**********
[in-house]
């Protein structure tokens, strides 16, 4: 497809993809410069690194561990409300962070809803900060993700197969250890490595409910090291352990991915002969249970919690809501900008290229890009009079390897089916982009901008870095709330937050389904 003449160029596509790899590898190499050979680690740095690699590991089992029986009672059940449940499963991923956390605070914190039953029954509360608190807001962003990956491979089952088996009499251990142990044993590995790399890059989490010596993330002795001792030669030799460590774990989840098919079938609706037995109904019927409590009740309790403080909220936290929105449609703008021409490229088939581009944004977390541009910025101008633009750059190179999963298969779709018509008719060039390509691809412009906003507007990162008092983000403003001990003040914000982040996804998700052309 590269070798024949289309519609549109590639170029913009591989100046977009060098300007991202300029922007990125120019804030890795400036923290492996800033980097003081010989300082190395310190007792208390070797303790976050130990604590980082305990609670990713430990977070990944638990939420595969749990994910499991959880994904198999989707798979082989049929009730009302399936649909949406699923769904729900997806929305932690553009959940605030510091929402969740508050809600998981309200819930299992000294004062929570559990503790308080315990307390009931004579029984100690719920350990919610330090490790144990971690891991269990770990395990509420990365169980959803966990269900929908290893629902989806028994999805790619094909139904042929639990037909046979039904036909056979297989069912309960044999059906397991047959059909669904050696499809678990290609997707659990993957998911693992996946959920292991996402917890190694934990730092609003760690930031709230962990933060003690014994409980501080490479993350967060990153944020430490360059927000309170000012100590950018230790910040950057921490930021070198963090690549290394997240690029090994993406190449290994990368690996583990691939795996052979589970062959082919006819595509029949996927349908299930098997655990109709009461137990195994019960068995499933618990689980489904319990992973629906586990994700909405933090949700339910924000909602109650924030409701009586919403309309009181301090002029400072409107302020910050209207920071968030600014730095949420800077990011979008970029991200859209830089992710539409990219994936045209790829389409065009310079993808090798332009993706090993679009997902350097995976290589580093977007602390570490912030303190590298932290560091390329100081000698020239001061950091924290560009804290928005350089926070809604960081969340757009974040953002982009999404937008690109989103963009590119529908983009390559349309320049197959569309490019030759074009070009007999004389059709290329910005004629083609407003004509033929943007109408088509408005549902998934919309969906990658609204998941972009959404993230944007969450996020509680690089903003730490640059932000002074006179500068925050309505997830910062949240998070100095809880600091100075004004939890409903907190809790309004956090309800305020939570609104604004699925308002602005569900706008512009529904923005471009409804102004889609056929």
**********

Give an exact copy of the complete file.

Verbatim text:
[in-house]
């Protein structure tokens, strides 16, 4: 497809993809410069690194561990409300962070809803900060993700197969250890490595409910090291352990991915002969249970919690809501900008290229890009009079390897089916982009901008870095709330937050389904 003449160029596509790899590898190499050979680690740095690699590991089992029986009672059940449940499963991923956390605070914190039953029954509360608190807001962003990956491979089952088996009499251990142990044993590995790399890059989490010596993330002795001792030669030799460590774990989840098919079938609706037995109904019927409590009740309790403080909220936290929105449609703008021409490229088939581009944004977390541009910025101008633009750059190179999963298969779709018509008719060039390509691809412009906003507007990162008092983000403003001990003040914000982040996804998700052309 590269070798024949289309519609549109590639170029913009591989100046977009060098300007991202300029922007990125120019804030890795400036923290492996800033980097003081010989300082190395310190007792208390070797303790976050130990604590980082305990609670990713430990977070990944638990939420595969749990994910499991959880994904198999989707798979082989049929009730009302399936649909949406699923769904729900997806929305932690553009959940605030510091929402969740508050809600998981309200819930299992000294004062929570559990503790308080315990307390009931004579029984100690719920350990919610330090490790144990971690891991269990770990395990509420990365169980959803966990269900929908290893629902989806028994999805790619094909139904042929639990037909046979039904036909056979297989069912309960044999059906397991047959059909669904050696499809678990290609997707659990993957998911693992996946959920292991996402917890190694934990730092609003760690930031709230962990933060003690014994409980501080490479993350967060990153944020430490360059927000309170000012100590950018230790910040950057921490930021070198963090690549290394997240690029090994993406190449290994990368690996583990691939795996052979589970062959082919006819595509029949996927349908299930098997655990109709009461137990195994019960068995499933618990689980489904319990992973629906586990994700909405933090949700339910924000909602109650924030409701009586919403309309009181301090002029400072409107302020910050209207920071968030600014730095949420800077990011979008970029991200859209830089992710539409990219994936045209790829389409065009310079993808090798332009993706090993679009997902350097995976290589580093977007602390570490912030303190590298932290560091390329100081000698020239001061950091924290560009804290928005350089926070809604960081969340757009974040953002982009999404937008690109989103963009590119529908983009390559349309320049197959569309490019030759074009070009007999004389059709290329910005004629083609407003004509033929943007109408088509408005549902998934919309969906990658609204998941972009959404993230944007969450996020509680690089903003730490640059932000002074006179500068925050309505997830910062949240998070100095809880600091100075004004939890409903907190809790309004956090309800305020939570609104604004699925308002602005569900706008512009529904923005471009409804102004889609056929």